China yuan to crack 7 per dollar in six months on weak growth outlook

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© Reuters. FILE PHOTO: Chinese 100 yuan banknotes in a counting machine while a clerk counts them at a branch of a commercial bank in Beijing© Reuters. FILE PHOTO: Chinese 100 yuan banknotes in a counting machine while a clerk counts them at a branch of a commercial bank in Beijing

By Vivek Mishra

BENGALURU (Reuters) – China’s yuan will breach the 7 per dollar rate within the next six months, according to about 60 percent of FX strategists polled by Reuters, who also said authorities would continue to exert control over the currency in 2019.

Having weakened over 5 percent this year, the yuan hit a 2-1/2 month high of 6.8308 on Tuesday after Washington and Beijing agreed last weekend to a 90-day ceasefire in a trade war which has rattled financial markets for months now.

But uncertainty around any resolution to the trade conflict before that deadline expires has already increased.

In addition, a weak economic growth outlook and more policy easing by the People’s Bank of China (PBOC) will exert pressure on the yuan, erasing the 1 percent gains made this week.

The yuan was forecast to weaken about 1.5 percent to 6.98 per dollar by end-May and then gain slightly to 6.95 per dollar in a year, according to the poll of 50 foreign exchange strategists taken after the G20 summit that ended Dec 1. It was around 6.88 on Thursday.

“The positive market reaction to a temporary truce could be short-lived as the potential for a further escalation remains,” said Nick Bennenbroek, currency strategist at Wells Fargo (NYSE:), the most accurate forecaster for Asian currencies last year according to Thomson Reuters StarMine calculations.

“With growth slowing and more policy easing likely to come from the Chinese authorities, it seems likely, in our view, that the renminbi will continue to weaken for now.”

Seventeen of 28 strategists who answered an additional question said the yuan would breach 7 per dollar within the next six months and four said within a year. Only three said more than a year.

The remaining four respondents said the partially-floating currency would never break that threshold – not reached since the global financial crisis – on expectations the Chinese authorities will always step in to defend it at that key rate.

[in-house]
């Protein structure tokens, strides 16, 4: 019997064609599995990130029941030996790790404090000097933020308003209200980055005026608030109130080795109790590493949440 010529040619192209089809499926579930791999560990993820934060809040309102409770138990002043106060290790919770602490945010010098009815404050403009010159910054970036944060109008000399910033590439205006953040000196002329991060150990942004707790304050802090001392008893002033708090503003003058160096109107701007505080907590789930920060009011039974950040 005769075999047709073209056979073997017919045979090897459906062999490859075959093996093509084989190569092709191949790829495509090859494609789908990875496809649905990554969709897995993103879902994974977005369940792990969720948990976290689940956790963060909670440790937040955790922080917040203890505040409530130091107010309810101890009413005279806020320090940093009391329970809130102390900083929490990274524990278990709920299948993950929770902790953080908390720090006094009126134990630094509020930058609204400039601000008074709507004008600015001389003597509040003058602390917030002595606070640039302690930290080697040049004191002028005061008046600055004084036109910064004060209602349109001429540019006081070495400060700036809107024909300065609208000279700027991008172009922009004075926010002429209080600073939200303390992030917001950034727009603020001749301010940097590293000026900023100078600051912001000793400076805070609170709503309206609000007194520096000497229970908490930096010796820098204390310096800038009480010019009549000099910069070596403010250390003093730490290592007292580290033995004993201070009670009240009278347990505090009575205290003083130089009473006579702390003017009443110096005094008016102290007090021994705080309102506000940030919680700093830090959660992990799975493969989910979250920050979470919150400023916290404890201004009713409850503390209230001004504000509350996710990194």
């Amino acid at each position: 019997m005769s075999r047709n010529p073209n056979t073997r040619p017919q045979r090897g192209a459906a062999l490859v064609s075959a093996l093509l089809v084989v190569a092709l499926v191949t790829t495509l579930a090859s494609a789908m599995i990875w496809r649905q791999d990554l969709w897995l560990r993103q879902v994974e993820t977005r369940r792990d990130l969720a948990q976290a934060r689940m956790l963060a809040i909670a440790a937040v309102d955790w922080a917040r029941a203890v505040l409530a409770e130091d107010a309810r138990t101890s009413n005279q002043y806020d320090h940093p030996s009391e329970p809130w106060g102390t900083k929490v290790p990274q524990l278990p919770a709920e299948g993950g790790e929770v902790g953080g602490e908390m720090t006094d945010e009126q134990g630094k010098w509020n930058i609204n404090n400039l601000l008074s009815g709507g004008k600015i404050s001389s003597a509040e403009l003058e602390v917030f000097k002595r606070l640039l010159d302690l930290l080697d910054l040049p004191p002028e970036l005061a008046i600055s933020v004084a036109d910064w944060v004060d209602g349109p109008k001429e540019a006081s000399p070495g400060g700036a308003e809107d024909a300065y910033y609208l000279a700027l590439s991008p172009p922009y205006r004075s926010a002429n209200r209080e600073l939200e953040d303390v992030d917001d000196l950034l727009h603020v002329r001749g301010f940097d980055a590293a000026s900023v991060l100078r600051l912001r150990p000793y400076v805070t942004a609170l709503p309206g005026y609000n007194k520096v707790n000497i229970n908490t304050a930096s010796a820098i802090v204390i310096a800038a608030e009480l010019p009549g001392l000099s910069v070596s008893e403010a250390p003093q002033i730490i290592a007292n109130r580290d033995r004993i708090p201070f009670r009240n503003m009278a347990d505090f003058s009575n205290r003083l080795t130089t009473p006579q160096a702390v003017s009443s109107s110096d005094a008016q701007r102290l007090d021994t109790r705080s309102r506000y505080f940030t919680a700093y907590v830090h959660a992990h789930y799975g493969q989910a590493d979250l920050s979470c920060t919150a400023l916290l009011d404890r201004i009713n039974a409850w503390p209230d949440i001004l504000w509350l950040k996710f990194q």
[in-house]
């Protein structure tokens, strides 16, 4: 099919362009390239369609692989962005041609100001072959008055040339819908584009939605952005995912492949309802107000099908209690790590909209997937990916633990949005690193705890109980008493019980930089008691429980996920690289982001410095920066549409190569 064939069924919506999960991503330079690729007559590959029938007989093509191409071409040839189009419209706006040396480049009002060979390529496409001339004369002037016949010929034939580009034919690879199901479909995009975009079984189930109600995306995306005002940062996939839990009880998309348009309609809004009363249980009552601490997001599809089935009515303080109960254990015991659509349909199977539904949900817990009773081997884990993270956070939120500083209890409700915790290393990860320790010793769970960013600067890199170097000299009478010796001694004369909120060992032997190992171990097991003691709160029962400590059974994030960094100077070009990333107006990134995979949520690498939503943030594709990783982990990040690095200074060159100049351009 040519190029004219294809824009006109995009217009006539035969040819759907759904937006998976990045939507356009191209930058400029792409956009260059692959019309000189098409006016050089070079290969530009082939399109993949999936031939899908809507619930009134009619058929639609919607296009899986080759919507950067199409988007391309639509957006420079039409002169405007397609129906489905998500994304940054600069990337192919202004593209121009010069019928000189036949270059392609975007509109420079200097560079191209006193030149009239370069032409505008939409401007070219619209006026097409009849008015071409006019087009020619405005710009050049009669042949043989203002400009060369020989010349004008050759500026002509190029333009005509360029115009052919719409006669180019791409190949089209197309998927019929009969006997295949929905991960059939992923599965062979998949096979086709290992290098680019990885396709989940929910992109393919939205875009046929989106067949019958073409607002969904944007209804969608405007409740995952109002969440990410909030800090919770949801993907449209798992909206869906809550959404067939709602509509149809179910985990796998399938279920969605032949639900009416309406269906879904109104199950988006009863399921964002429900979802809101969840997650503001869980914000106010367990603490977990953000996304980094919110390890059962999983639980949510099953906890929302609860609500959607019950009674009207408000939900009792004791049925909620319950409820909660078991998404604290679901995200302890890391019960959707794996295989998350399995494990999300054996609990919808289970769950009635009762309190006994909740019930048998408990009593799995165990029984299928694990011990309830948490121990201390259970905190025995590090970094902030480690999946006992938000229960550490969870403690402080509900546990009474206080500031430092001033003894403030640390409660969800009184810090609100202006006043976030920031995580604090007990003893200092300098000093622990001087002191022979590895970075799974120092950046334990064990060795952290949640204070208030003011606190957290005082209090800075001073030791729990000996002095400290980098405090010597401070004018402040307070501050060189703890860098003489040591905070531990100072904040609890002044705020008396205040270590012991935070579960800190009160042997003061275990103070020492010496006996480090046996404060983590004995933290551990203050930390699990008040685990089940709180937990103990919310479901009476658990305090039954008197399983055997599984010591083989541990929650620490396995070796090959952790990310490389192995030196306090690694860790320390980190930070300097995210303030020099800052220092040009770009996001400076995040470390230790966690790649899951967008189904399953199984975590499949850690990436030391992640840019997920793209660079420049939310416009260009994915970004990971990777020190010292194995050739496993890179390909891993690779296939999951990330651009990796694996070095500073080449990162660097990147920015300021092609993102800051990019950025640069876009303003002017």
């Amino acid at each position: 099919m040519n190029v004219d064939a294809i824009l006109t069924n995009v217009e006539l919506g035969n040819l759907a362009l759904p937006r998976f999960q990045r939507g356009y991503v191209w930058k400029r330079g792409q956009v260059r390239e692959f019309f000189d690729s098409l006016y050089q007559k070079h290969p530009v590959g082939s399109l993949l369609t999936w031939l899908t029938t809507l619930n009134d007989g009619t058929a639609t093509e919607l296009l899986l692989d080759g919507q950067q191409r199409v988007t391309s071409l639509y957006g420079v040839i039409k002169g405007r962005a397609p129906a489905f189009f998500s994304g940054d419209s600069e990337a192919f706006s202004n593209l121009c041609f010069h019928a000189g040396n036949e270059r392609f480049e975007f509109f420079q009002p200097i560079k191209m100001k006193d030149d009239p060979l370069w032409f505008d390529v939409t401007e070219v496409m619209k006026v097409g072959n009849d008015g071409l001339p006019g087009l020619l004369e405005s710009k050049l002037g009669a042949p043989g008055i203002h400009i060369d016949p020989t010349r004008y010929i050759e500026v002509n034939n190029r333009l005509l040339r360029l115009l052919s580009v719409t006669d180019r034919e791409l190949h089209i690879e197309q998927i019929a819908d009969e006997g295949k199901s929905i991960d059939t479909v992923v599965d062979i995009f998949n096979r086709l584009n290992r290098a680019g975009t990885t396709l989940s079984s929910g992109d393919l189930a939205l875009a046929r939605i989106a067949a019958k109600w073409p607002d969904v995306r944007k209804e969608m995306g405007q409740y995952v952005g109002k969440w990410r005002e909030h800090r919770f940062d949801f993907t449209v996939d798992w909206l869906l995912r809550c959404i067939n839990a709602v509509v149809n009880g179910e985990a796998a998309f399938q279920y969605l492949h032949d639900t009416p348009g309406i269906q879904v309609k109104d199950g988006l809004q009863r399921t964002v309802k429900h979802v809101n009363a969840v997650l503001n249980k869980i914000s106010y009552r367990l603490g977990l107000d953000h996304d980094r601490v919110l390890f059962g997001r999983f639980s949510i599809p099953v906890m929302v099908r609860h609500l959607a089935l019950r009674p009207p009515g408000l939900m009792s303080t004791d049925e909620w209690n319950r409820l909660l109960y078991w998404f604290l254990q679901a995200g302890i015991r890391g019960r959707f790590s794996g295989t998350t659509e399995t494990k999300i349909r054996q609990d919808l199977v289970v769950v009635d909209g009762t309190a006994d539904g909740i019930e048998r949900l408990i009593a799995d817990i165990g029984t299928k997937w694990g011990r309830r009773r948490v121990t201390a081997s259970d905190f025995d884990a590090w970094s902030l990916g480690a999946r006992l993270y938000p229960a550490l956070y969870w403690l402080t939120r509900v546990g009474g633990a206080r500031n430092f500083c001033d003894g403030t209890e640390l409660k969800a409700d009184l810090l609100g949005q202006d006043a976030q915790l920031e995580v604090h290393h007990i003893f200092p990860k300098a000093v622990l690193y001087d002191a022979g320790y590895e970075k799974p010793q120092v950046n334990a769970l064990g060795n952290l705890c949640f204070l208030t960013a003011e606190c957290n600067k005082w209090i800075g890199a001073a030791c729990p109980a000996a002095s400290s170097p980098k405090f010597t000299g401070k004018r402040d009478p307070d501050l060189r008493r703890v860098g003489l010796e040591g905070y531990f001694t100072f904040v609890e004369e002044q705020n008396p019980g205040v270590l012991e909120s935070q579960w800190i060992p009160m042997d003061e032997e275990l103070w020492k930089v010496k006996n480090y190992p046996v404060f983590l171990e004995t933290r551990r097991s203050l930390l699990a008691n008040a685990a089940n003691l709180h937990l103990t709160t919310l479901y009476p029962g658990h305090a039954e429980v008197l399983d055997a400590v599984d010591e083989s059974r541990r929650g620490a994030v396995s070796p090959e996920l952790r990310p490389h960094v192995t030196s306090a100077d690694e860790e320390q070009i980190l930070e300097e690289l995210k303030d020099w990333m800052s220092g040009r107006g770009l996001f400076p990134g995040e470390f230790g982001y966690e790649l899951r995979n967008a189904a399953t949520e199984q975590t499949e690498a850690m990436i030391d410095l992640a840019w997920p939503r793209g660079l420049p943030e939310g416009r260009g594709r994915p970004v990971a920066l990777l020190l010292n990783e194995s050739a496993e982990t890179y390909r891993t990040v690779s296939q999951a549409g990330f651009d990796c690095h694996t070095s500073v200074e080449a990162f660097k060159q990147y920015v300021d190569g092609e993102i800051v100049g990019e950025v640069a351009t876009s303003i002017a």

“I don’t think the renminbi will weaken significantly as we are optimistic about a China-U.S. trade deal next year,” said Serena Zhou, China economist at Mizuho Securities, who does not expect the yuan to breach 7 per dollar.

The latest six-month consensus for the yuan at 6.98 per dollar will be the weakest expectation for any polling period since a survey in July 2017.

Reflecting the divide among forecasters on how the U.S.-China trade war pans out, 14 of 37 common contributors from last month revised their forecasts to show a stronger yuan. Sixteen downgraded their outlook and seven left it unchanged.

But the range of forecasts suggests a weaker yuan. The most pessimistic call was for it to weaken to 7.85 per dollar in a year, the weakest view ever in about eight years of Reuters polls on the yuan, and a rate not reached in a dozen years.

That negative call was driven by worries over increased capital outflows and lower foreign exchange reserves as Chinese authorities are slowly stepping up interventions after the yuan approached the 7 rate.

But strategists were evenly divided on another hotly-debated subject.

“There will be no formal implementation of outright capital controls. However, if necessary, temporary measures which reduce capital flow pressure may be implemented,” said Maximillian Lin, EM Asia strategist at NatWest Markets.

Unlike other major currencies, the PBOC tightly controls the , setting a mid-point rate every day from which the renminbi is allowed to only move 2 percent up or down.

In response to an additional question, 15 of 26 respondents said the Chinese authorities will continue to control it next year. The remaining 11 said they would allow the renminbi to float freely.

“The PBOC will likely continue intervening in the currency market to keep volatility in check. It will likely use both the fixing rate and dollar selling,” said Amy Yuan Zhuang, chief Asia analyst at Nordea.

“However, interventions will be less aggressive in order to keep the gunpowder dry for the long haul and to prevent a tightening of liquidity that could rupture the large credit bubble.”

(Analysis by Sujith Pai; Polling by Khushboo Mittal and Anisha Sheth; Editing by Ross Finley and Richard Borsuk)